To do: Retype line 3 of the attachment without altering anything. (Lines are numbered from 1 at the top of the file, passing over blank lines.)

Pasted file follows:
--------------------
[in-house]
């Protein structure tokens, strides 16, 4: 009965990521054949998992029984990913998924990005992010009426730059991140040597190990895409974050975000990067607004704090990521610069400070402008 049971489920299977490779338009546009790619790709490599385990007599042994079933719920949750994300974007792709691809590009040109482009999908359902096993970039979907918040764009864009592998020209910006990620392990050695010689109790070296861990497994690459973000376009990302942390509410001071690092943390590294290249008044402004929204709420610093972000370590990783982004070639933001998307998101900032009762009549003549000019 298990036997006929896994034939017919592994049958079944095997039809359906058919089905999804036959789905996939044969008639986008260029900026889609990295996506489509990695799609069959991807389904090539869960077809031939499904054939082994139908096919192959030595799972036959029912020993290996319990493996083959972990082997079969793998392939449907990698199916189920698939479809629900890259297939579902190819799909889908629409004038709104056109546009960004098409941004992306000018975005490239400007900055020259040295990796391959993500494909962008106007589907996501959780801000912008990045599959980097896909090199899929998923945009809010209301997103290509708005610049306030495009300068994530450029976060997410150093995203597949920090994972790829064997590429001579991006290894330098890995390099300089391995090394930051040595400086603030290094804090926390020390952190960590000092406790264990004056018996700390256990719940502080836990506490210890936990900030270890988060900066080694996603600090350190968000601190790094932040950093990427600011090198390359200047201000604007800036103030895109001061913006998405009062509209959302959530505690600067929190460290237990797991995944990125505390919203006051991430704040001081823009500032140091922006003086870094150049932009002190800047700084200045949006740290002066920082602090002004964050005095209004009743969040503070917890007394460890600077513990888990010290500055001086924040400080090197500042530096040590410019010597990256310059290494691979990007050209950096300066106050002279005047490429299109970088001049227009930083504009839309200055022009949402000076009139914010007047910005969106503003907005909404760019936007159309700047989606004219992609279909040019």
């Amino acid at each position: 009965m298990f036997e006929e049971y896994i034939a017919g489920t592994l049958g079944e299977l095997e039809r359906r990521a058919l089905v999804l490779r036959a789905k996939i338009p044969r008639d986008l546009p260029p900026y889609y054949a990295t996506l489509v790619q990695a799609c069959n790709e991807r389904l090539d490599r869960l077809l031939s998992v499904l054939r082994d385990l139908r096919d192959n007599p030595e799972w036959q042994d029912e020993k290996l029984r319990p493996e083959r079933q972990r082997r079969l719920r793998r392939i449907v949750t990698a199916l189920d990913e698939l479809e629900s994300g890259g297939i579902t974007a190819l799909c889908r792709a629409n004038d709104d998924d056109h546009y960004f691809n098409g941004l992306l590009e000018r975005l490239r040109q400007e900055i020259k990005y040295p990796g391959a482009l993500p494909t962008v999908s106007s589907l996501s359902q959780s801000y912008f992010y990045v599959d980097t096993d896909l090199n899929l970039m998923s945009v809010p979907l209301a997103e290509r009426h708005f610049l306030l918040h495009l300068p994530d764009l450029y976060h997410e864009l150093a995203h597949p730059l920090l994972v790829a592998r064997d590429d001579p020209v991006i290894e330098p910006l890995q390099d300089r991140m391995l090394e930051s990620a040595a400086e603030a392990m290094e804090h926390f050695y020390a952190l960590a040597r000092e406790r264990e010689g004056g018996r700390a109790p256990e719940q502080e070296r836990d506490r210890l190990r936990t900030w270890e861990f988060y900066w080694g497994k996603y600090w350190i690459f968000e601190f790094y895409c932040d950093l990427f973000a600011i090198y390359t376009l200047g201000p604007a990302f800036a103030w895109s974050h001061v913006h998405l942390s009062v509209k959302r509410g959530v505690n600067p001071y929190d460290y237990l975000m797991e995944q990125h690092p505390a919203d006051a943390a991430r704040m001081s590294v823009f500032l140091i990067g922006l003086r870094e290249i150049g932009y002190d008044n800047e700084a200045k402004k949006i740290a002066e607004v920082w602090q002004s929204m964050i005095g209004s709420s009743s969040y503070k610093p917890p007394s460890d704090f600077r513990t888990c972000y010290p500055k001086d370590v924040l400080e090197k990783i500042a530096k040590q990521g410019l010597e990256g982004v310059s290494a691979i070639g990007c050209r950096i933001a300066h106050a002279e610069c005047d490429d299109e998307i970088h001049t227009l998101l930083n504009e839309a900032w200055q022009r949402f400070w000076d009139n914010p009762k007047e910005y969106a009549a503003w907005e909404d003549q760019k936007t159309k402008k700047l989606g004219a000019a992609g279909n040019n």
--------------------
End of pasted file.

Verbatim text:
């Amino acid at each position: 009965m298990f036997e006929e049971y896994i034939a017919g489920t592994l049958g079944e299977l095997e039809r359906r990521a058919l089905v999804l490779r036959a789905k996939i338009p044969r008639d986008l546009p260029p900026y889609y054949a990295t996506l489509v790619q990695a799609c069959n790709e991807r389904l090539d490599r869960l077809l031939s998992v499904l054939r082994d385990l139908r096919d192959n007599p030595e799972w036959q042994d029912e020993k290996l029984r319990p493996e083959r079933q972990r082997r079969l719920r793998r392939i449907v949750t990698a199916l189920d990913e698939l479809e629900s994300g890259g297939i579902t974007a190819l799909c889908r792709a629409n004038d709104d998924d056109h546009y960004f691809n098409g941004l992306l590009e000018r975005l490239r040109q400007e900055i020259k990005y040295p990796g391959a482009l993500p494909t962008v999908s106007s589907l996501s359902q959780s801000y912008f992010y990045v599959d980097t096993d896909l090199n899929l970039m998923s945009v809010p979907l209301a997103e290509r009426h708005f610049l306030l918040h495009l300068p994530d764009l450029y976060h997410e864009l150093a995203h597949p730059l920090l994972v790829a592998r064997d590429d001579p020209v991006i290894e330098p910006l890995q390099d300089r991140m391995l090394e930051s990620a040595a400086e603030a392990m290094e804090h926390f050695y020390a952190l960590a040597r000092e406790r264990e010689g004056g018996r700390a109790p256990e719940q502080e070296r836990d506490r210890l190990r936990t900030w270890e861990f988060y900066w080694g497994k996603y600090w350190i690459f968000e601190f790094y895409c932040d950093l990427f973000a600011i090198y390359t376009l200047g201000p604007a990302f800036a103030w895109s974050h001061v913006h998405l942390s009062v509209k959302r509410g959530v505690n600067p001071y929190d460290y237990l975000m797991e995944q990125h690092p505390a919203d006051a943390a991430r704040m001081s590294v823009f500032l140091i990067g922006l003086r870094e290249i150049g932009y002190d008044n800047e700084a200045k402004k949006i740290a002066e607004v920082w602090q002004s929204m964050i005095g209004s709420s009743s969040y503070k610093p917890p007394s460890d704090f600077r513990t888990c972000y010290p500055k001086d370590v924040l400080e090197k990783i500042a530096k040590q990521g410019l010597e990256g982004v310059s290494a691979i070639g990007c050209r950096i933001a300066h106050a002279e610069c005047d490429d299109e998307i970088h001049t227009l998101l930083n504009e839309a900032w200055q022009r949402f400070w000076d009139n914010p009762k007047e910005y969106a009549a503003w907005e909404d003549q760019k936007t159309k402008k700047l989606g004219a000019a992609g279909n040019n």